We had words once too, Beulah and I. As I reached up blindly to turn on the “go” lever for the music box, I had a dance to do, but my little fingers got caught in the gear and the music that came out was much louder and not the pleasant kind. I remember it like it was yesterday. But it wasn’t yesterday. It was over 50 years ago.
Much like Beulah over the years, our family shrank while living in Connecticut. My father passed away, leaving me and my mother and older brother and sister. And shortly after that, it was just me and my mom and Beulah as my siblings entered college and left the nest.
Beulah took us to Southern Illinois. Taylorville to be specific. My mom’s old home town. And we were just a few miles from my Aunt Beulah while there. Beulah the dry sink then moved us to Springfield, IL and ultimately settled in Tulsa, OK, where she has continued to be family since 1972.
She and I lived with my mom for a few years. Then, with my mother as I had become an adult and went off into the world for a time.
I eventually returned to Tulsa and nine years ago, when my mother passed away, Beulah decided to move in with me.
I have always loved her. She has held many things inside and on top. At one point, her innards were a liquor cabinet and cat house. You heard me. I once opened the door to see three rows of alcohol-Gin, Vodka, Kahlua and there in the back, Peanut. No, I did not leave the “s” off. It was Peanut. My orange male tabby. Apparently, he had a night life.
I pretended not to see him, although I looked right into his eyes as I snapped a photo that has since been lost. But we never spoke of that night again.
Once Beulah and I moved in together, she held the family Wedgwood China inside. You know, the fancy stuff that never gets used. But Beulah never once complained. About anything.
Her last two locations were with my art studio space. At one point she held over 100 miniature mermaids on her open shelf on top. I think I saw her smiling once at this, too.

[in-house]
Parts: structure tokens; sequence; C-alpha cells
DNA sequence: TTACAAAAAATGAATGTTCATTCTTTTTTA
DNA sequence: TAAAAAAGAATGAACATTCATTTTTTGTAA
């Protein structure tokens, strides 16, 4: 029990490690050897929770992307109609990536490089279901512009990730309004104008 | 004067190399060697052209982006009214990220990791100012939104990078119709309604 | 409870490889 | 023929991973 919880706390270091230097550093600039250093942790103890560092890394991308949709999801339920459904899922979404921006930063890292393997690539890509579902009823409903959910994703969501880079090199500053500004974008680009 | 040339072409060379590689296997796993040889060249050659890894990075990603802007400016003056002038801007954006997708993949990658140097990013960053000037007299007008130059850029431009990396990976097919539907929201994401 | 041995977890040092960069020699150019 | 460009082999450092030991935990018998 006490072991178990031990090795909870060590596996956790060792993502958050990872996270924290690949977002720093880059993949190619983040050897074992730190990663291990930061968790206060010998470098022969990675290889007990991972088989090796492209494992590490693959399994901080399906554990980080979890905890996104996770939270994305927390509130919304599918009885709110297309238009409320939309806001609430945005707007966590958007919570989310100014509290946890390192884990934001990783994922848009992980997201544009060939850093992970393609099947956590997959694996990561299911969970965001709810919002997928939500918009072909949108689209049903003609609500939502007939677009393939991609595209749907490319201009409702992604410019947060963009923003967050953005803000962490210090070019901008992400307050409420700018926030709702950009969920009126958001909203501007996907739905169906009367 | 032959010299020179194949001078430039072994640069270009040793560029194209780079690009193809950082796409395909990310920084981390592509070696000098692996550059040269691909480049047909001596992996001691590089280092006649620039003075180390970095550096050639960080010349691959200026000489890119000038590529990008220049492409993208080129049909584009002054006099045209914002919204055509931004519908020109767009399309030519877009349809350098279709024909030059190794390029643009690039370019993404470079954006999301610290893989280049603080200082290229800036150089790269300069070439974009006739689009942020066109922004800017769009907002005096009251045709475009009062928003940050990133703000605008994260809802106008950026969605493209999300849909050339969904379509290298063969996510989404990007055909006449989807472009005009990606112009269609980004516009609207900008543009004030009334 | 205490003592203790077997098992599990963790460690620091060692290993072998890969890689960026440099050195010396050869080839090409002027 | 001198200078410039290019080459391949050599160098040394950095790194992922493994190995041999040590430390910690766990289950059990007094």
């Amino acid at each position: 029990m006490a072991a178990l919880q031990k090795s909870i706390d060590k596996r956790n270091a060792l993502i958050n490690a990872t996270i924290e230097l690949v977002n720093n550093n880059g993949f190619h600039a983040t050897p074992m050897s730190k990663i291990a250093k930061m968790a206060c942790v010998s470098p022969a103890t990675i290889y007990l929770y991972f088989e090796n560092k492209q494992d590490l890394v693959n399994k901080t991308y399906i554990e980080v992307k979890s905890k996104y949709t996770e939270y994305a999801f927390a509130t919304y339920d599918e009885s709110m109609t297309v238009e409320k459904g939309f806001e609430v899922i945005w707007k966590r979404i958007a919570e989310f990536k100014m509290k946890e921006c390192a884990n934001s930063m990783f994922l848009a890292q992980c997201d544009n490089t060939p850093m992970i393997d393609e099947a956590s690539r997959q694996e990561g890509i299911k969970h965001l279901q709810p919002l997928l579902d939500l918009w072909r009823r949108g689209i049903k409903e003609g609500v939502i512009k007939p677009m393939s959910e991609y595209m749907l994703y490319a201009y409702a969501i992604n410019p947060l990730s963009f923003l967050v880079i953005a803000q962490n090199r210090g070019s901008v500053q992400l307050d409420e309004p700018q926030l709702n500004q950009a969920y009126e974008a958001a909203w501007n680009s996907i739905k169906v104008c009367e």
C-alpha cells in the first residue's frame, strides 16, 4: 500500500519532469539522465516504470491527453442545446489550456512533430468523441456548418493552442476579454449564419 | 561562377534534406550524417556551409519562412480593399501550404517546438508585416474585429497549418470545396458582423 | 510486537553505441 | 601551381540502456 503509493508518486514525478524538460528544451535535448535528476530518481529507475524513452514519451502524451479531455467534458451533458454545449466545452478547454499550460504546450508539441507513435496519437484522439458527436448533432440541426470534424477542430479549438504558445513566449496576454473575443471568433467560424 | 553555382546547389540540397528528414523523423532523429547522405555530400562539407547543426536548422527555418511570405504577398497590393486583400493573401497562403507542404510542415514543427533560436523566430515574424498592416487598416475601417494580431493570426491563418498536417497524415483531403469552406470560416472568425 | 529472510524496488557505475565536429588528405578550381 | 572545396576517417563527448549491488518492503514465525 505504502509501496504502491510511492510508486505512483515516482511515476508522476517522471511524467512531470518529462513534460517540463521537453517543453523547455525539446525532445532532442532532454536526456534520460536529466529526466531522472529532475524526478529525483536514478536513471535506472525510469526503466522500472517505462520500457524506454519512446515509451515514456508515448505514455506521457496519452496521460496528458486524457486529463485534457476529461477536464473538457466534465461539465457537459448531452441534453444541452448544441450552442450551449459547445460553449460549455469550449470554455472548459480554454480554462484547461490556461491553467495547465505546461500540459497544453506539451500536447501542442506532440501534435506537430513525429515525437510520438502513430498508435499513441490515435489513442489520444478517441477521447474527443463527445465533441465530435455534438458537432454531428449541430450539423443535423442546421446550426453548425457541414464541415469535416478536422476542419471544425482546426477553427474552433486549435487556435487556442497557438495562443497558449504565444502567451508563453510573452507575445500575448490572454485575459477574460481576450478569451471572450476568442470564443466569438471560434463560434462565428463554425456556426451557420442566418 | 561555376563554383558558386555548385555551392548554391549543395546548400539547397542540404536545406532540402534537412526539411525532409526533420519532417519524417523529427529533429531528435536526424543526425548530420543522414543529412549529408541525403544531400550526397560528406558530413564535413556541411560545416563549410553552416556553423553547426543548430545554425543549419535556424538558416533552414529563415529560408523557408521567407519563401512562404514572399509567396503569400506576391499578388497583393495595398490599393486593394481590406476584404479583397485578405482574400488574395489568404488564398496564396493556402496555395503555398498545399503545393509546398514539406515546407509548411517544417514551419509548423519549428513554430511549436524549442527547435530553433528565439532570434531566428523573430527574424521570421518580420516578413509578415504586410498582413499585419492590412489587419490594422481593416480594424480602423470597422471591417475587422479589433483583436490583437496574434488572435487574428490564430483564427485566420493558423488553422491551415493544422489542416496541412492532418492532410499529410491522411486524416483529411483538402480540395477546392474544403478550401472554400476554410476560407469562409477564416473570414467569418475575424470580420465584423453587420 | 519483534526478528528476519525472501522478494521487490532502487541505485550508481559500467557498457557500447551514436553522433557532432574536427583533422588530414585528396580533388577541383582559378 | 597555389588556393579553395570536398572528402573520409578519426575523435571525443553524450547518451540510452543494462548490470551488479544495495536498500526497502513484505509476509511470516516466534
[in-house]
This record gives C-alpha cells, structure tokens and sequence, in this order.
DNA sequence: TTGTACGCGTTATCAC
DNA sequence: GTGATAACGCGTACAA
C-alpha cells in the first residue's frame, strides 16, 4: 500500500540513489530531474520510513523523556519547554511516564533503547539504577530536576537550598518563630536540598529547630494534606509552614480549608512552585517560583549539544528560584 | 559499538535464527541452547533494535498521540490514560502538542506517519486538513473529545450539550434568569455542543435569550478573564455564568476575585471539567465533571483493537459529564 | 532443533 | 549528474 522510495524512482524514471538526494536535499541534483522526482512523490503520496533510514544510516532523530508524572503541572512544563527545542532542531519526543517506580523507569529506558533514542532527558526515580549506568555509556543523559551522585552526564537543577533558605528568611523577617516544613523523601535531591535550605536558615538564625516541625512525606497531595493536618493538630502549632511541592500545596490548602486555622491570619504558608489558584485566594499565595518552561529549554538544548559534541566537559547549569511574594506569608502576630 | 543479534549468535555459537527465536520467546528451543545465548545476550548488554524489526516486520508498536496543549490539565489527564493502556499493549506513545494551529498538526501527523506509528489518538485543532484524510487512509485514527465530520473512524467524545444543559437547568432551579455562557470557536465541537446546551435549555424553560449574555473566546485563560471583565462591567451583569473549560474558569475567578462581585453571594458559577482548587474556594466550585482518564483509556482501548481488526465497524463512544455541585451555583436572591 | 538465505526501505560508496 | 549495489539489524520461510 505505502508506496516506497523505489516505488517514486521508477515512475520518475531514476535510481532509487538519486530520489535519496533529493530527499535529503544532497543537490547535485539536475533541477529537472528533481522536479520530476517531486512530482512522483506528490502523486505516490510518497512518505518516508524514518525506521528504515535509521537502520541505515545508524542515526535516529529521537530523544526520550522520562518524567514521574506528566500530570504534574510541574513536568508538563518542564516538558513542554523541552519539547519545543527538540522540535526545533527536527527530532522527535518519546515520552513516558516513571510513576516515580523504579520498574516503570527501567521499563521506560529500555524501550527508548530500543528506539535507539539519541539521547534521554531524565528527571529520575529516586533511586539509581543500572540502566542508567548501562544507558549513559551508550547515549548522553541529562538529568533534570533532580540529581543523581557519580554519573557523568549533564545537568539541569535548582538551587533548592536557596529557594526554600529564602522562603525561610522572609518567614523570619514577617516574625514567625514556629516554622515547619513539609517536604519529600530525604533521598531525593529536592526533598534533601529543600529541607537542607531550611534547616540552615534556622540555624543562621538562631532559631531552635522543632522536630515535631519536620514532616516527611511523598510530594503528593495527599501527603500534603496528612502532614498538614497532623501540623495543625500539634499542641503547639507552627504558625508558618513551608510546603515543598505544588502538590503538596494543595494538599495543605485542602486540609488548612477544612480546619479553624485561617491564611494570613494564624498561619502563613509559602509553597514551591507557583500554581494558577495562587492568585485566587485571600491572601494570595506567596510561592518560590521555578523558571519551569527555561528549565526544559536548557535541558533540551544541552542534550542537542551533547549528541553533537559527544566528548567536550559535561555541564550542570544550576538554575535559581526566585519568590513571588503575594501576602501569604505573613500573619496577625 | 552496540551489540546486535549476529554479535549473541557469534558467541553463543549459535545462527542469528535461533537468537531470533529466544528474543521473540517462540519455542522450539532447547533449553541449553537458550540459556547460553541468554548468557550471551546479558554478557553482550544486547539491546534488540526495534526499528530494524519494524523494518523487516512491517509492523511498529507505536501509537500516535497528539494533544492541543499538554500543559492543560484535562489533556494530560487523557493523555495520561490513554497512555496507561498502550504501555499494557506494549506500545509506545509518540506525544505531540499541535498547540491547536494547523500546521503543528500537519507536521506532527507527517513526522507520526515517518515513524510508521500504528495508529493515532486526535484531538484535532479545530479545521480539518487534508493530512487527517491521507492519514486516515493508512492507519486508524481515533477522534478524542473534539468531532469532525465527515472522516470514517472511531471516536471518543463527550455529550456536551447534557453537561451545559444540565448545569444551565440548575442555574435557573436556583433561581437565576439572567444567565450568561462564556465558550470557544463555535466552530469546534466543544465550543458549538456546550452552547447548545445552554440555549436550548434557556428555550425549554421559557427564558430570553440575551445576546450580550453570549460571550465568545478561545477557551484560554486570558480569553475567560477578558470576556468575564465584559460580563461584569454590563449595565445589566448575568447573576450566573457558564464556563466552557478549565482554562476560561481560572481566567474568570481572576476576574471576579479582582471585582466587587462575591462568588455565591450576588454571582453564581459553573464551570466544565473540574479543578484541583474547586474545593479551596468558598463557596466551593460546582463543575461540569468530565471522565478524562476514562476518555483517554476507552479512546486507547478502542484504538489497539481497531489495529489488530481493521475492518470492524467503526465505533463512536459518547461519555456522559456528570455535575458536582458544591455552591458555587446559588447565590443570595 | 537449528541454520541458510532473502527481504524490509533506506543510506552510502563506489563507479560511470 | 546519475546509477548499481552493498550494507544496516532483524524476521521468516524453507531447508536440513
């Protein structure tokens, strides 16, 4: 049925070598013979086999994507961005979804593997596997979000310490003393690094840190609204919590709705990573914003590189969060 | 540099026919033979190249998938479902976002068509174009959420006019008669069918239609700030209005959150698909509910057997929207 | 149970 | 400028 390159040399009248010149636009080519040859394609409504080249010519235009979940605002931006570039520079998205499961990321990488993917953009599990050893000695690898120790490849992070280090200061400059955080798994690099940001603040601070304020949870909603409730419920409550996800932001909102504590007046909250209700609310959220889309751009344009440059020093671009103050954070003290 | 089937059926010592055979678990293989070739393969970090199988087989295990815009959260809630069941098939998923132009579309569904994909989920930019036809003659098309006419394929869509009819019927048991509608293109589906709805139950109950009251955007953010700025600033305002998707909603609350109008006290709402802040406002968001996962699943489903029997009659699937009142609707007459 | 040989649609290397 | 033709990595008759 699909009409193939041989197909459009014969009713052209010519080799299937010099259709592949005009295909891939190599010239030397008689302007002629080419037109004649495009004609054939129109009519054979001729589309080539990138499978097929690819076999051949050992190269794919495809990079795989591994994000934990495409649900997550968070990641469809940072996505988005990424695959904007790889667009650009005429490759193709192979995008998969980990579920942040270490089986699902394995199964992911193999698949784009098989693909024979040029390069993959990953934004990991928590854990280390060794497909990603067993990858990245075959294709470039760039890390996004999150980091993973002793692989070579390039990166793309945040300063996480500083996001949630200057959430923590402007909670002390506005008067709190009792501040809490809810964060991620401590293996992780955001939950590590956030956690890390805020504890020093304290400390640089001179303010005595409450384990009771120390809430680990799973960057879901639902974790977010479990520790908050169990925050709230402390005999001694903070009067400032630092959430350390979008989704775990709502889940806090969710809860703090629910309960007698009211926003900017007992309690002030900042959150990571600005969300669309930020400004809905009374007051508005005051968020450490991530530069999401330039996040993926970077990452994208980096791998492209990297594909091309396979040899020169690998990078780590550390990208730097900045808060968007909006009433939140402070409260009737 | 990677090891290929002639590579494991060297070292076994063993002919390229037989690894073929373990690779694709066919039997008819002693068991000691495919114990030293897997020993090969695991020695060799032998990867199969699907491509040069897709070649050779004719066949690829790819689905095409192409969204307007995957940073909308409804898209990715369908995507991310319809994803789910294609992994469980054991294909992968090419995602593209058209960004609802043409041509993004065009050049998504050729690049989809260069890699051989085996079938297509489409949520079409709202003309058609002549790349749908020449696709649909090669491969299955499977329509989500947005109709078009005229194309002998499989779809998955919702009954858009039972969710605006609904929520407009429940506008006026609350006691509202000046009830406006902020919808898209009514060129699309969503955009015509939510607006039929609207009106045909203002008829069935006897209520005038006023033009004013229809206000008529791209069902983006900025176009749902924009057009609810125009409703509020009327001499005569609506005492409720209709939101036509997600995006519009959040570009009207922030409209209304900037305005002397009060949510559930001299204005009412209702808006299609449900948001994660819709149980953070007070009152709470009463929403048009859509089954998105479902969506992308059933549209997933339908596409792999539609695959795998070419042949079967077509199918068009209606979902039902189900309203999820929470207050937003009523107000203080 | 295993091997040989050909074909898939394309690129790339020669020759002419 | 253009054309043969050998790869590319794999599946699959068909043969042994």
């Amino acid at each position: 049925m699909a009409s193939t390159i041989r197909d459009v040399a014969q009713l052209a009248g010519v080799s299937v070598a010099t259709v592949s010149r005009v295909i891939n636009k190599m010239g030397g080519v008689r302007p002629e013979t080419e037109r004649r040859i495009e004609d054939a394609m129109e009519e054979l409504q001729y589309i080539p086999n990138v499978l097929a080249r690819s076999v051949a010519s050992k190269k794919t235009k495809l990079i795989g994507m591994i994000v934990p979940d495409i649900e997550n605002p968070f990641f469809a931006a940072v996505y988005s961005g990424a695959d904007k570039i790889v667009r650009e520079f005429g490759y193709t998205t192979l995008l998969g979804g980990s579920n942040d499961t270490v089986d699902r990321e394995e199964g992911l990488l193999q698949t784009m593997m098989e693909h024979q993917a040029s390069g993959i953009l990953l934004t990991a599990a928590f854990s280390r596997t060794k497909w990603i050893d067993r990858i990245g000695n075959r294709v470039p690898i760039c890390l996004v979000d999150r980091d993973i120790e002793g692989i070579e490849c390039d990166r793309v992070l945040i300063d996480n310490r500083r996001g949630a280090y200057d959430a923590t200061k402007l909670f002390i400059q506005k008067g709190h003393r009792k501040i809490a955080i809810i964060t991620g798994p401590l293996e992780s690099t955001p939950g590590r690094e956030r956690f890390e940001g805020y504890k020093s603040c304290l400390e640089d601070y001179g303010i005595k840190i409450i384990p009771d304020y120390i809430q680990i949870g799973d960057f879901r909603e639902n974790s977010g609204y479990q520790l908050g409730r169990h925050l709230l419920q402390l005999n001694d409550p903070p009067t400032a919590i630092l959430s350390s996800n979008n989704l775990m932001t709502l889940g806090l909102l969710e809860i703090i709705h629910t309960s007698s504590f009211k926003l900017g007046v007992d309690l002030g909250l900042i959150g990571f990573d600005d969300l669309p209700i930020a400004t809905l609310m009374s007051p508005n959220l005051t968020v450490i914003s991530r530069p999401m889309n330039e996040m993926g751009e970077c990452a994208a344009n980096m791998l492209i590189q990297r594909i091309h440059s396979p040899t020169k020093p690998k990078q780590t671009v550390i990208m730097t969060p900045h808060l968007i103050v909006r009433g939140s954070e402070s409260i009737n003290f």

And now, she is going to live with a new family. She has chosen people named Lisa and her husband Gary, their grandson Tristan and furniture friends the likes of an old secretary which has the previous owner’s name on the backside, a grandfather clock that joined the family when Gary gifted Lisa for their 10th wedding anniversary, and a huge curio cabinet that is full of nothing but Scottie dogs and Bull Terrier collections. The room is adorned with a shiplap wall that hosts an antique fireplace that Gary put in. Leslie calls it “Farmhouse Shabby Chic.” There are pigs in the kitchen too, a collection of course. The real things would make the shabby not so chic.
Beulah looks forward to the animal menagerie too. She has known over a dozen dogs, a couple of cats and a bearded dragon in her lifetime, so the four dogs, manx cat and cockatiel will be a welcome gathering of friends.
Most noteworthy in her new Kansas digs will be the antique framed obituaries that belong to their daughter Loree from the 1800’s to the early 1900’s that line the stairwell to the basement. Good thing there’s a basement, too, so Beulah can take shelter in tornado season. It is Kansas, after all.
I have to say goodbye to Beulah. As I downsize myself, making a move to Florida from Oklahoma. It is time. And I feel wistful now as I write it here. I will miss her.
Goodbye Beulah. Thank you for the love you brought into my life. Enjoy all of your new friends and families as you go forward. You are one sturdy girl.
And I love you.
P.S. When I shared this with Lisa, she said it brought tears to her eyes, telling me that she had a Great Aunt Beulah. Indeed.